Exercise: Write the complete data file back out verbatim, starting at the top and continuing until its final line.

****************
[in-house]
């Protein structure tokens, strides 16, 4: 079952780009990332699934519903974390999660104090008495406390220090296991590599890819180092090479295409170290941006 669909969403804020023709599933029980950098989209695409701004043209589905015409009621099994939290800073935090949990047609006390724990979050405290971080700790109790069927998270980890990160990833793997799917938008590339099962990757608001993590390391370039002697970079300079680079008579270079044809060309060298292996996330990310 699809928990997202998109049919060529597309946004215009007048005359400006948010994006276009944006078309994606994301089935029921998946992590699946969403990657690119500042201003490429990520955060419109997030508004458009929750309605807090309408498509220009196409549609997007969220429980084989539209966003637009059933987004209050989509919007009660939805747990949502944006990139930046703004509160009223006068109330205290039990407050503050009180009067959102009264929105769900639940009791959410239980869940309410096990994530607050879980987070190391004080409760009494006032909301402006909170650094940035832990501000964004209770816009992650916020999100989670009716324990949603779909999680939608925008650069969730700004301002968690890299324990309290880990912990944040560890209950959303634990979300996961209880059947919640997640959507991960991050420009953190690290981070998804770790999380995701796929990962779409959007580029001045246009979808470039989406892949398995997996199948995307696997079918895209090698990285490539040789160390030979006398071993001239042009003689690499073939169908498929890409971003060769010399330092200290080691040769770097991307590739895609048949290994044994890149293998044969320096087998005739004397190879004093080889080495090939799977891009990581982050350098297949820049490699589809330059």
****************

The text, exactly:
[in-house]
């Protein structure tokens, strides 16, 4: 079952780009990332699934519903974390999660104090008495406390220090296991590599890819180092090479295409170290941006 669909969403804020023709599933029980950098989209695409701004043209589905015409009621099994939290800073935090949990047609006390724990979050405290971080700790109790069927998270980890990160990833793997799917938008590339099962990757608001993590390391370039002697970079300079680079008579270079044809060309060298292996996330990310 699809928990997202998109049919060529597309946004215009007048005359400006948010994006276009944006078309994606994301089935029921998946992590699946969403990657690119500042201003490429990520955060419109997030508004458009929750309605807090309408498509220009196409549609997007969220429980084989539209966003637009059933987004209050989509919007009660939805747990949502944006990139930046703004509160009223006068109330205290039990407050503050009180009067959102009264929105769900639940009791959410239980869940309410096990994530607050879980987070190391004080409760009494006032909301402006909170650094940035832990501000964004209770816009992650916020999100989670009716324990949603779909999680939608925008650069969730700004301002968690890299324990309290880990912990944040560890209950959303634990979300996961209880059947919640997640959507991960991050420009953190690290981070998804770790999380995701796929990962779409959007580029001045246009979808470039989406892949398995997996199948995307696997079918895209090698990285490539040789160390030979006398071993001239042009003689690499073939169908498929890409971003060769010399330092200290080691040769770097991307590739895609048949290994044994890149293998044969320096087998005739004397190879004093080889080495090939799977891009990581982050350098297949820049490699589809330059």